How long must I wait?

Last week I shared that after having thoroughly embraced that courage is hard to describe, seems to be subjective, and is a force unto its own, I’m confident in this…a waiting heart conceives courage. When I embarked on this journey to explore courage and all its attributes, early this year, I found myself unsettled by one thing. I had settled in and settled down on a list of attributes I had sourced from an article in Psychology Today. The author sites six different attributes that make courage what it is, and helps us define it with examples. Sure, this is not an exhaustive list, it is however the one that addresses my deep belief that courage is indeed a virtue. This is the courage I was chasing. The virtue.

Yet, with all my pondering and reflection these six attributes continued to fall short. There was something missing. Yet, I couldn’t put my finger on it until several weeks ago.

Late this spring as I leashed my terriers for their afternoon stroll down our street I spotted a little mess that had moved in and settled down in the crux of the flood lights that hang above my garage. Something about that little mess called my attention. I wasn’t aware of its meaning at first, it needed unfolding. The days turned to weeks and as I kept my eye on the little mess it began to teach me.

The first lesson was the significance of a number. I’m not proposing that I adopt numerology as a religion or science, but six attributes of courage, SIX, that’s just not a number worthy of courage. Now seven, that’s a good number if ever there was one.

Now, if there was a missing attribute from the list, what would that be?

Then one day, as I walked toward the little mess, gently rolling onto the tip of my toes just hoping to get a closer peak, it occurred to me.

Waiting. Waiting is the seventh attribute of courage.

Waiting, is what I saw in that little mess above my garage. In 5th grade I had the opportunity to select a short elective class to take as a reward for my good grades. I remember it fondly, my selection, a short course entitled “Bird Watching.” That’s how I knew it was a couple of Mourning Doves who occupied the little mess above my garage. They are accustomed to waiting. Mourning Doves are some of the most reproductive birds in North America which means, they wait a lot.

I thought long and hard about waiting in a mess and how that takes courage. The more I thought, the more I knew that this was a good lesson to learn. When we’re tethered to a mess, we must allow courage to be conceived, to come alive, to give way to hope. That’s what I spotted as I peaked into that little mess and stared those doves in the eyes, hope. When we are forced to wait and we watch a life we want to engage pass us by, knowing we cannot leave our little mess until the waiting is over, we must have the courage to hope. I knew that look, that look of waiting, and I reflected on some lessons I’ve learned during seasons of waiting.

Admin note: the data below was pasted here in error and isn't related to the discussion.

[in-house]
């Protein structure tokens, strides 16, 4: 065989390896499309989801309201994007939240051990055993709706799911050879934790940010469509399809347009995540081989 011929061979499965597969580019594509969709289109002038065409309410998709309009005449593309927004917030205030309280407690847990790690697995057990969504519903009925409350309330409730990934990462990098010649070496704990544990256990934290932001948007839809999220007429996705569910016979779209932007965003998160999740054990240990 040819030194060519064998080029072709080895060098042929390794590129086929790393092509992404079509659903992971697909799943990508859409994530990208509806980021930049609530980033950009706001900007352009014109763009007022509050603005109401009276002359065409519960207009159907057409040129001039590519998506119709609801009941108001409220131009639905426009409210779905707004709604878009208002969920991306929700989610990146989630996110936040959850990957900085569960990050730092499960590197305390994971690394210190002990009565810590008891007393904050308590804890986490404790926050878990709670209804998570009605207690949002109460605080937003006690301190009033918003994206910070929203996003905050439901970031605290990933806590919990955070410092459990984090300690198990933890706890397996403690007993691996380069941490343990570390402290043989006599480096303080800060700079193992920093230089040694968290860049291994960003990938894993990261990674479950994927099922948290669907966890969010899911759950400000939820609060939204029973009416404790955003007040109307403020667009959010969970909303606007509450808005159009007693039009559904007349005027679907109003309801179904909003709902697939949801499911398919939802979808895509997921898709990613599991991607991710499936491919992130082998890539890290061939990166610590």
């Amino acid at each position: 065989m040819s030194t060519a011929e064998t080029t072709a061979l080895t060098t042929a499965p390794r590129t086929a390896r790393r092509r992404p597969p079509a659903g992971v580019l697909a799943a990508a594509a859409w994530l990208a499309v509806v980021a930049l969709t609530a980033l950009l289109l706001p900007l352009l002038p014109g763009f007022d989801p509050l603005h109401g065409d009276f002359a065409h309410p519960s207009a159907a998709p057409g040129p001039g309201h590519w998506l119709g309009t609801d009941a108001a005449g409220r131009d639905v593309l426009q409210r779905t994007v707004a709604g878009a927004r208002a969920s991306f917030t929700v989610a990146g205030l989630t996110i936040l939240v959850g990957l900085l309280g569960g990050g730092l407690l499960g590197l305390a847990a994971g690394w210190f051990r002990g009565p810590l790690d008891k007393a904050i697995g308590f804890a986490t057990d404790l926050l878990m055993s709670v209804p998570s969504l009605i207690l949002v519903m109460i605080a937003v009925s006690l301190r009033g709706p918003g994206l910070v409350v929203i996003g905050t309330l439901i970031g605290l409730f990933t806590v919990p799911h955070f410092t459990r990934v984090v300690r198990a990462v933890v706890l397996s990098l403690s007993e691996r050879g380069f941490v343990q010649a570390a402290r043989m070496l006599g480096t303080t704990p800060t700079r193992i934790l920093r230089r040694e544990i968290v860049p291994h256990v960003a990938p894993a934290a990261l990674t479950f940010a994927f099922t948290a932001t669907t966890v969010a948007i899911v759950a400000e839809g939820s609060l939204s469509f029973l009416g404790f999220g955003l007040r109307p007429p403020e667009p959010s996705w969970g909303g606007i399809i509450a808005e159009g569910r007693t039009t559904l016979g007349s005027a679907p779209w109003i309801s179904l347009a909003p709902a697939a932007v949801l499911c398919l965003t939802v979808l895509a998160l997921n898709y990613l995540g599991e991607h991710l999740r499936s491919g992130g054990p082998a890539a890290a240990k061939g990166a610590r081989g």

Waiting, the seventh attribute of courage, not only makes the list complete, it also completes the cycle. It is the attribute that conceives all others, the origin. It is the beginning of courage and it lives deep in our hearts.

Next week I hope to share my first resource on waiting with you. Until, then my friend, be strong and courageous.



After thoroughly embracing that courage is hard to describe, seems to be subjective, and is a force unto its own, I’m confident in this one thing, this one thing alone, a waiting heart conceives courage.

This is timely for me as a long season of waiting will finally reach its gestation by the time this post is shared. I’ll be adding WAITING to our list of attributes as a result. If courage is the virtue that supports all other virtues, then WAITING is the attribute that supports all the other attributes.

I’ll be sharing some scripture with you, personal reflections, and resources to examine your waiting, but until then I leave you with the lyrics to a song, an anthem of sorts, that have carried me through my current season of waiting. I hope they bless you.

I’m with you friend, cultivating courage, holding onto hope.


Being bored is an offense against life itself.

If you don’t think that it matters if you ever pursue your passion pause and imagine a world where Steve Jobs never tried to give his vision for technology life. Or if Leonardo DiVinci never painted the Mona Lisa, or Michael Phelps didn’t swim – image a world without passion. If you’re not living life doing the things you’re passionate about then you are bored – and boredom is contagious, and not in a good way. Do you want to contribute to global boredom?

Being bored is an offense against life itself. Why you ask? Because passion breeds inspiration, and we all need inspiration. It’s like once ignited it burns like a trail of gunpowder from human to human just waiting to reach a point of explosion. We need you to be a part of that sequence.

I’m not going to lay the heavy burden of being the spark that sets the chain reaction ablaze, but certainly you can do your part. So now that summer is in full swing I ask you this, “what are YOU, yes YOU, going to do that you’re passionate about over the next few months?” It doesn’t have to be fancy, think accessible.